In examining this palatable way in which Blackness/Africanness has to be mixed and presented as Caribbean creole or hybrid, Joel Streiker states that this helps economic interests of local elites as it reassures white European tourists who see Blackness as ‘threatening’. This passivity which masks racial discrimination and class politics discourages political organization around Blackness, and according to Streiker “..hybridity forms part of a strategy of domination rather than liberation..” (qtd. in Bennet and Gebhart 18). Not only is there a suppression of Blackness, but there are also demands of the population to present themselves in a pleasing way to tourists (Miller 40). The local population must always be courteous and pleasant, therefore Africana people are seen as important components of the Caribbean brand, as long as they are creole smiling people.
There are many components that make up the tourism industry. All aspects of society are affected: economically, environmentally and culturally. Since the beginning of the tourism product, development has been influenced by outside multinational corporations and organizations. Therefore what does that mean for a self-sustaining and self-sufficient Caribbean?
For Africana persons living in the Caribbean and in the larger African diaspora, in depth conversations about the concept of tourism and the tourism industry must be had. Alternative ways of analyzing the industry and understanding how Africana people are affected by this sector of the economy must be done. For many Caribbean people, growing up in a tourist destination is seen as a normal occurrence and for many employment within the industry is seen as preferential. Countries that still have colonial ties cannot achieve true independence if these linkages are not made. Additionally, for African persons traveling to the Caribbean, a deeper understanding of the tourism industry and the ways we unknowingly contribute to the degradation of Africana people needs to be had as well.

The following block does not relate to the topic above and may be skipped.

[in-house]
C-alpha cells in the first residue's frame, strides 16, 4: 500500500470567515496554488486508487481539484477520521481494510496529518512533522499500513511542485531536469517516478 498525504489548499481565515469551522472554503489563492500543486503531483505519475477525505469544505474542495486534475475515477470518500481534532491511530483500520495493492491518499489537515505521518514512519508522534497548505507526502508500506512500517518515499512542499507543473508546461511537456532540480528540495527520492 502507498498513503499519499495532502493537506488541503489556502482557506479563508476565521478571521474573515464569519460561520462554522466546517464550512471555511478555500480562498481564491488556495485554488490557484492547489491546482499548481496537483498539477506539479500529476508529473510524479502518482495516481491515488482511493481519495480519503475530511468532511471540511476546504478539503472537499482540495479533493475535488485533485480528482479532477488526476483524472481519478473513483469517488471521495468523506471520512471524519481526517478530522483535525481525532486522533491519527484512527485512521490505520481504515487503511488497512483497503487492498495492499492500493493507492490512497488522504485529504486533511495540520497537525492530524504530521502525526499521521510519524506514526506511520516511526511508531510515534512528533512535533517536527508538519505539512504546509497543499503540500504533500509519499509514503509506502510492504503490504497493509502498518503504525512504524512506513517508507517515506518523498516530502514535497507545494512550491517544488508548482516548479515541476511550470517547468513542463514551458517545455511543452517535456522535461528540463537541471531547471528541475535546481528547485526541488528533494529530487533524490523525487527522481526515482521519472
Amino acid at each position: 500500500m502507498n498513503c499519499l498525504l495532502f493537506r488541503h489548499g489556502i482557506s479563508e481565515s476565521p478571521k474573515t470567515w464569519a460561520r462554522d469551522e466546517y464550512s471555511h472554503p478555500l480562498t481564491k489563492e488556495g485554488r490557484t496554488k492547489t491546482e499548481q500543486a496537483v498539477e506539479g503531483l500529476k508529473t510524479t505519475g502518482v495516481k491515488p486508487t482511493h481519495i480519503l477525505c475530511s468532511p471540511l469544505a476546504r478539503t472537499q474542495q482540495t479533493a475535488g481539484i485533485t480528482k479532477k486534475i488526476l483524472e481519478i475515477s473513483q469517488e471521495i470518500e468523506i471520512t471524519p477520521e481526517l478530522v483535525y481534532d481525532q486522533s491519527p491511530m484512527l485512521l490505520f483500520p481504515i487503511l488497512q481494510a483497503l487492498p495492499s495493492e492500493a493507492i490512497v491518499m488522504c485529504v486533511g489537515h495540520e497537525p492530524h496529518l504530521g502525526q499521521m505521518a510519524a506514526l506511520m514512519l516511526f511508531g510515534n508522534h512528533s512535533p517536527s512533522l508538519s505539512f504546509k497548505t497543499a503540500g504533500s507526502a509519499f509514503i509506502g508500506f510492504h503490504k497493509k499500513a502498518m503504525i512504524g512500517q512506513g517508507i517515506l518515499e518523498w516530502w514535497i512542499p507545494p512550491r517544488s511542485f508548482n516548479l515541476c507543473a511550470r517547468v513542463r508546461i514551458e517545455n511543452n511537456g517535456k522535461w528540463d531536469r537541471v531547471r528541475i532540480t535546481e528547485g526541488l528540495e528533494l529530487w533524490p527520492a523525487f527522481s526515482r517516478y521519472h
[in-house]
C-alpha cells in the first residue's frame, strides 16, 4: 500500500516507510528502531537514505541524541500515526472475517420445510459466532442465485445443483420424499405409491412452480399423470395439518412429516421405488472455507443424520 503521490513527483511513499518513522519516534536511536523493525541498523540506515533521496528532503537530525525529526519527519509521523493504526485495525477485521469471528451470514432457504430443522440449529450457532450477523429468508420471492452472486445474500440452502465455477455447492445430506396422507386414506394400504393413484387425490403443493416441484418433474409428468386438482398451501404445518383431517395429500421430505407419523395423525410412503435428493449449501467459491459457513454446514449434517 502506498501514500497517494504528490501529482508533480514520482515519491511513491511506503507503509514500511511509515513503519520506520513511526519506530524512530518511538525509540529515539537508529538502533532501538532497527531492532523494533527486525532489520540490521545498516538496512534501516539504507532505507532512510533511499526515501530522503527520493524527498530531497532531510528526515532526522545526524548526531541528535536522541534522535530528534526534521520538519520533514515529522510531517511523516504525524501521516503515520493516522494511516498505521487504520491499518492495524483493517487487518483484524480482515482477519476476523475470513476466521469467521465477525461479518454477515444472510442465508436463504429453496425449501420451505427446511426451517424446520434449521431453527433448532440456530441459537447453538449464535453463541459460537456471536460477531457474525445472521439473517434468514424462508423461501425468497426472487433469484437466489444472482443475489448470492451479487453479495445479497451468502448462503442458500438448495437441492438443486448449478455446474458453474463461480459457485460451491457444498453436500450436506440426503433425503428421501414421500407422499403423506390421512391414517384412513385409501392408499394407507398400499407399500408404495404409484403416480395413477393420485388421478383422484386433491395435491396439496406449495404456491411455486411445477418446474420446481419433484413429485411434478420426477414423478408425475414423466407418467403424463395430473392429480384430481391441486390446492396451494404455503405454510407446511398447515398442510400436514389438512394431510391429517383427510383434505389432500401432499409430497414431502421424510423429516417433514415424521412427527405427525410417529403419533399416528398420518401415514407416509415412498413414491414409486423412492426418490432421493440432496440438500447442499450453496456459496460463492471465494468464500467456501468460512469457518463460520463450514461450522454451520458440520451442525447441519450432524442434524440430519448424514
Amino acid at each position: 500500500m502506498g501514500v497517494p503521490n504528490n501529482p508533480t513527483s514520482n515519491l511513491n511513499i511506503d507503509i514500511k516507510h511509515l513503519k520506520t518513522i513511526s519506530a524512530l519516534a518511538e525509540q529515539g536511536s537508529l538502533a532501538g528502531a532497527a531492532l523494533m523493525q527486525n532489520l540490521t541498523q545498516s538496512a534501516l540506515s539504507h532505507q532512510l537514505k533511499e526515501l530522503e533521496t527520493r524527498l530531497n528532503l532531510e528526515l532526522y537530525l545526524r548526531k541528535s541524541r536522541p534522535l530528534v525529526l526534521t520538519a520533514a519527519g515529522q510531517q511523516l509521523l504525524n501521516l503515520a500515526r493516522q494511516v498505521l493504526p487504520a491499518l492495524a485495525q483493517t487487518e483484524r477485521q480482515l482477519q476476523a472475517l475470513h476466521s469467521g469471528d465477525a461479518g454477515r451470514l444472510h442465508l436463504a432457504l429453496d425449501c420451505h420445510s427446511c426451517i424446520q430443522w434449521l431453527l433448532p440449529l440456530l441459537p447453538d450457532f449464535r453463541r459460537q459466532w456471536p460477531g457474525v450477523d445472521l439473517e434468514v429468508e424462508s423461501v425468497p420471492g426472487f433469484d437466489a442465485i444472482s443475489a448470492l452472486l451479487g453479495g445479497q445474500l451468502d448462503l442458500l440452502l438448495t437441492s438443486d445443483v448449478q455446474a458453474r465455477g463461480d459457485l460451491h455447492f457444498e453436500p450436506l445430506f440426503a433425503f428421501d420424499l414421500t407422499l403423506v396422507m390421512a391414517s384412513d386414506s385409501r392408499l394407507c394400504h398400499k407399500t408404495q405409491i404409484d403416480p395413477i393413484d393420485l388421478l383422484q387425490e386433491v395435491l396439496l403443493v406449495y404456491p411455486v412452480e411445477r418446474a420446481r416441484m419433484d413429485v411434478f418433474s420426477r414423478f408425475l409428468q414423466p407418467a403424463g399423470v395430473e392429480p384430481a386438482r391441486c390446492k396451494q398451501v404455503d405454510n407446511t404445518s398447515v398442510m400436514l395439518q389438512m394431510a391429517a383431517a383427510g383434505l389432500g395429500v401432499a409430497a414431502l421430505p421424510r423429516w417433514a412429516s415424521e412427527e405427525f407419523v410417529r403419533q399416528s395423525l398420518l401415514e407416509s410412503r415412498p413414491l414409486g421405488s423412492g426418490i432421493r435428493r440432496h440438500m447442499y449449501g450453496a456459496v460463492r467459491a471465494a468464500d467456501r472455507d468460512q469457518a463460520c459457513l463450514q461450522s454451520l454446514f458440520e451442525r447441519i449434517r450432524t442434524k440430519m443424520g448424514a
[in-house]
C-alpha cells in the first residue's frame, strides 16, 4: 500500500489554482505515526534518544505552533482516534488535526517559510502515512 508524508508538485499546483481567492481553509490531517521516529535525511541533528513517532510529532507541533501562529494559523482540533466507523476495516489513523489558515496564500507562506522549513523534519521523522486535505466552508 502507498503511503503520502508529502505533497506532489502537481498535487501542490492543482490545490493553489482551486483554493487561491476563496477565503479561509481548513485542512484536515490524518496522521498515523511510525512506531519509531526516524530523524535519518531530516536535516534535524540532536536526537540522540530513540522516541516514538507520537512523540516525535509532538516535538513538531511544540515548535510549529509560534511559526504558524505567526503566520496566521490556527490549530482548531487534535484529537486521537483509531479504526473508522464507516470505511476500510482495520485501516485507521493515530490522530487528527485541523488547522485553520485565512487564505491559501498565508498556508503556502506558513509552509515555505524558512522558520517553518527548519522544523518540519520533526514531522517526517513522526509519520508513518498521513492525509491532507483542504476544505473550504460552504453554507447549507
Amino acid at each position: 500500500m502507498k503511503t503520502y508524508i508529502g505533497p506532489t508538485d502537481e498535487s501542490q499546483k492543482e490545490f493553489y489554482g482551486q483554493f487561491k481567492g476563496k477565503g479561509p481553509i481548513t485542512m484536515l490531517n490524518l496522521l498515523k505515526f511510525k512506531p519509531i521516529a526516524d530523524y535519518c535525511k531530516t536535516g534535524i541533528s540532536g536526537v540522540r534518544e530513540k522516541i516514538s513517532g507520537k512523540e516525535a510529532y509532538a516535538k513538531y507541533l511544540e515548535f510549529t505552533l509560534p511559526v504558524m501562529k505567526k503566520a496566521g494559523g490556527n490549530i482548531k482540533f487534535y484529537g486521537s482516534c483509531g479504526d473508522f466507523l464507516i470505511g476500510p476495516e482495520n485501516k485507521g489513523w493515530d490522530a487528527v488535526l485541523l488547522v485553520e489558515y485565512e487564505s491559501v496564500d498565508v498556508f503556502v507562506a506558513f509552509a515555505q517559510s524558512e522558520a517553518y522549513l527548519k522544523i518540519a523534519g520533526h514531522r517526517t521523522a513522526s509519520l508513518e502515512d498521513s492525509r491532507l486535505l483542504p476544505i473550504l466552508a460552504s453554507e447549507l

Additionally scholarship within Africana studies must be produced that focus on this phenomena. For the most part scholars are located in Hospitality & Tourism Studies, Political Ecology, Environmental Studies, Cultural Studies and Anthropology. It is extremely problematic when Africana people in the Caribbean are continually referred to as ‘other,’ and when concepts such as ‘modernity’ are tied to travel (with travelers meaning white European and white American). Cultural transmission is still discussed in many works as going from center to margin - with Caribbean people being the margin. These are ideological problems that must be identified and corrected from and by African people. Africana Studies, in researching and writing about phenomena occurring wherever African people are present must be in these conversations. Archaic and racist constructs must not be present when we are understanding the tourism industry as it affects many Africana people in the Caribbean.
For traveling Africana people making connections within the Diaspora, utilizing travel companies such as Travel Noire, African Diaspora Tourism, or organizations such as Afrocentricity International that frequently hold conventions within the African Diaspora is important in combatting the oppressive ways tourism functions.
Continuation of concentration of ownership, infrastructure, access to natural resources and policing Africana culture and bodies by Western entities have all contributed to the pacification and false liberation of Africans in the Caribbean. Control of narratives, cultural practices and ownership on African terms is essential for the de-commodication of Caribbean countries and Caribbean peoples.